A dramatic cove set in a mining valley between high cliffs. Chapel Porth is managed by the National Trust who run the car park and the small cafe here. The cliffs here are home to what is probably Cornwall’s most iconic old mining ruins,Wheal Coates.
The Cornish Seal Sanctuary is a sanctuary for injured seal pups, and is owned by The SEA LIFE Trust. The centre is on the banks of the Helford River in Cornwall, England, UK, next to the village of Gweek. The origins of the seal sanctuary go back to 1958 when the founder, Ken Jones, discovered a baby seal washed up on the beach near his home at St Agnes.
Crantock beach is a beautiful sandy beach at the mouth of the River Gannel estuary, bordered by sand dunes with a Car park nearby. At the southern end of the beach are high cliffs providing some shelter from the wind. To the north is the mouth of the River Gannel. The steep cliffs here are a haven for seabirds and at low tide you can explore the cave which has carvings dating back over 100 years.
A Park that caters for the whole family from the smallest children to parents and grandparents alike, Crealy Theme Park & Resort has over 200 animals, 75,000 square feet of undercover play and extensive outdoor adventure areas for guests to explore.
A wide expanse of golden sand is exposed at low tide, bordered by rocky outcrops ideal for rock-pooling. It is A wide expanse of golden sand is exposed at low tide, bordered by rocky outcrops ideal for rock-pooling. The beach has great facilities including a large car park, level access and viewing area, a play area, skate park, beach cafe, showers, amusements and pubs close by.
A stunning beach that at low tide forms long stretches of golden sand backed by dunes from Daymer Bay to Rock with superb views across Camel Estuary. At south the end of the beach is the grassy mound of Braey Hill which is worth a climb for excellent views of the area.
East Looe beach is a perfect location for swimming as the beach gently shelves providing easy access especially for the little ones. At low tide there is a large gently sloping sandy beach which is generally safe for swimming, although it is not recommended to swim by the river mouth beyond the pier. It offers good, safe swimming, the eastern end of the beach is rockier and hence less crowded than the western end, which starts at the Banjo Pier.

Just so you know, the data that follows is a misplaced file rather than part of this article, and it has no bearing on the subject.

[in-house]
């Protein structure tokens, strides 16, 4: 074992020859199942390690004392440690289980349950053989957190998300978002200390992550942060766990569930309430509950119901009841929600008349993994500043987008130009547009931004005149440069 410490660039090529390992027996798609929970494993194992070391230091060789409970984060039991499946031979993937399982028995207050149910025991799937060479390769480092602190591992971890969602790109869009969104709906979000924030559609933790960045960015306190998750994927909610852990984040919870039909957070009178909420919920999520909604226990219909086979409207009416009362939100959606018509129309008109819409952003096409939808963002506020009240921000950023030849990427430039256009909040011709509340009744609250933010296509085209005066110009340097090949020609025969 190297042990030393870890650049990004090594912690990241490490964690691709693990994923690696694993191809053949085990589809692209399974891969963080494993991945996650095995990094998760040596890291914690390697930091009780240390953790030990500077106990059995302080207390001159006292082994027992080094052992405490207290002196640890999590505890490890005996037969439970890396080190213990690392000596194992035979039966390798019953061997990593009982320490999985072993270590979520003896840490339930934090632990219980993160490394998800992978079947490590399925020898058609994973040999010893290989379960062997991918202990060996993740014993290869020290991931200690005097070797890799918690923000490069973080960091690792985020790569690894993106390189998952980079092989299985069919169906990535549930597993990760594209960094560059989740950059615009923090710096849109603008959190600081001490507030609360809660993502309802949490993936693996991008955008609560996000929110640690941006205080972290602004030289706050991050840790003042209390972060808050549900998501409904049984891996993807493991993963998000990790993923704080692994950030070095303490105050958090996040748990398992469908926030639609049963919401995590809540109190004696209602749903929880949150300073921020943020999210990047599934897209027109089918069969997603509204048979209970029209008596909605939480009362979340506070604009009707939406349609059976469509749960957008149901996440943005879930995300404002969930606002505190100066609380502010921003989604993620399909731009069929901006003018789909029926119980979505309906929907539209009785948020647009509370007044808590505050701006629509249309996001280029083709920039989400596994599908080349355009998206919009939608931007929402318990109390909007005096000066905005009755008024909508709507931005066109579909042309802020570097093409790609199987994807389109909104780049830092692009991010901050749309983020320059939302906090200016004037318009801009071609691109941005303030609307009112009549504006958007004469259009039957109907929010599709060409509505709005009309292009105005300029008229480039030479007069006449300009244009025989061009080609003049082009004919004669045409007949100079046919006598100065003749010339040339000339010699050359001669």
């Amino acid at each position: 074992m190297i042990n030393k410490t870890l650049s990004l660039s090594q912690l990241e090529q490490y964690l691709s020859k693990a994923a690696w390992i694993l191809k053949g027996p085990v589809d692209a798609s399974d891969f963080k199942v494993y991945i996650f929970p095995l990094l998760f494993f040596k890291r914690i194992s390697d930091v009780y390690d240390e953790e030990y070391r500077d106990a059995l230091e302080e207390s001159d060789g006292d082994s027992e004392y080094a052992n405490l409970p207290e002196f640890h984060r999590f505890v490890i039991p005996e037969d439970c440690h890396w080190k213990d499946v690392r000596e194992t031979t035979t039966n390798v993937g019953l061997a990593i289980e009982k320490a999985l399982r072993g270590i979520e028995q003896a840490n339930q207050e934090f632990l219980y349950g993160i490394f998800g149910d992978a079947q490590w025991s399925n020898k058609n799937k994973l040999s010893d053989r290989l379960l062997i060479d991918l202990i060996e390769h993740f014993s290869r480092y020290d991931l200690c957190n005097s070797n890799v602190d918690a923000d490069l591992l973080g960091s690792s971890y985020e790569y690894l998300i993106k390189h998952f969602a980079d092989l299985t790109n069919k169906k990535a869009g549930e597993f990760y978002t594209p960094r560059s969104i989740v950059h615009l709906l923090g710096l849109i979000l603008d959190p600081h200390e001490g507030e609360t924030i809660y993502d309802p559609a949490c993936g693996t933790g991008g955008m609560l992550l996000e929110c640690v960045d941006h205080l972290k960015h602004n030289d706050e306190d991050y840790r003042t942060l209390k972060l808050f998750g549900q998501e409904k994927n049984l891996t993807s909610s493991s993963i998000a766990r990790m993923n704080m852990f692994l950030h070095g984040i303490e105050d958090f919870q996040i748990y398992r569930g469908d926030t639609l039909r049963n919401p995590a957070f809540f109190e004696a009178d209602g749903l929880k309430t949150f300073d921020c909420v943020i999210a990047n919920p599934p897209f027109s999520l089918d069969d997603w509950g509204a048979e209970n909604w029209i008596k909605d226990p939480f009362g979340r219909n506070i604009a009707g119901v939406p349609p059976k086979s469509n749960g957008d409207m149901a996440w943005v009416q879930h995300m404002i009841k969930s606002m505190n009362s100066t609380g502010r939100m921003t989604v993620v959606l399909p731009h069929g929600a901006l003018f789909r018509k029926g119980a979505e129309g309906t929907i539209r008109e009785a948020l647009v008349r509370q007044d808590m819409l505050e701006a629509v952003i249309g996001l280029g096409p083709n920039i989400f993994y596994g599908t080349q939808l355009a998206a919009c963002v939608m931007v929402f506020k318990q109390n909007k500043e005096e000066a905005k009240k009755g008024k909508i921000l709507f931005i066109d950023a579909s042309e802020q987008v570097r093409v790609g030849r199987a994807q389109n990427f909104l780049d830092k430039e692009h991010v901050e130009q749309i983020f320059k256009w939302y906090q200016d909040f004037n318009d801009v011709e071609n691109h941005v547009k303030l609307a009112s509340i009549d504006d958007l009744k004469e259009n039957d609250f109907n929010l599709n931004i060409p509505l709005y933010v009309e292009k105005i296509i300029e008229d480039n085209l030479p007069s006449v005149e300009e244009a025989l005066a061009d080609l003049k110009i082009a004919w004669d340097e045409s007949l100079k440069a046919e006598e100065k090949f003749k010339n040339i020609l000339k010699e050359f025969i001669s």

Eden Project is a unique experience and one of the UK’s most popular visitor attractions. Here, in the heart of Cornwall’s stunning countryside you’ll find the world’s largest indoor rainforest. It is home to a series of great biomes. In a single day, you’ll be able to experience the steaming rainforests of South America, and stroll past lemon trees, olive groves, vines and herbs on a journey through the Mediterranean, South Africa and California. There are also adventure activities, gardens, an
It occupies the southwestern part of the county at the northeastern edge of Greater London. The name also refers to an ancient tract of woodland that crosses the district. The original forest was a royal hunting ground that was gradually enclosed. It contains areas of woodland, grassland, heath, rivers, bogs, and ponds, and its elevation and thin gravelly soil historically made it unsuitable for agriculture.
Falmouth Art Gallery is one of the leading art galleries in the South West. Its collection features works by major artists including Frank Brangwyn, Edward Burne-Jones, Charles Napier Hemy, Alfred Munnings and Henry Scott Tuke. The gallery has an exciting temporary exhibition programme. Works from the collection are shown alongside loans from national galleries and Cornish artists.
Fistral Beach is quite simply one of the most consistent and best surfing beaches in the UK and Europe. With jewel-blue sea and a never-ending stretch of golden sand, Fistral is the perfect family beach, offering simple pleasures of sea, sand and surf combined. Fistral is the playground for hundreds of enthusiasts who flock to the beach to get a fix of the big waves.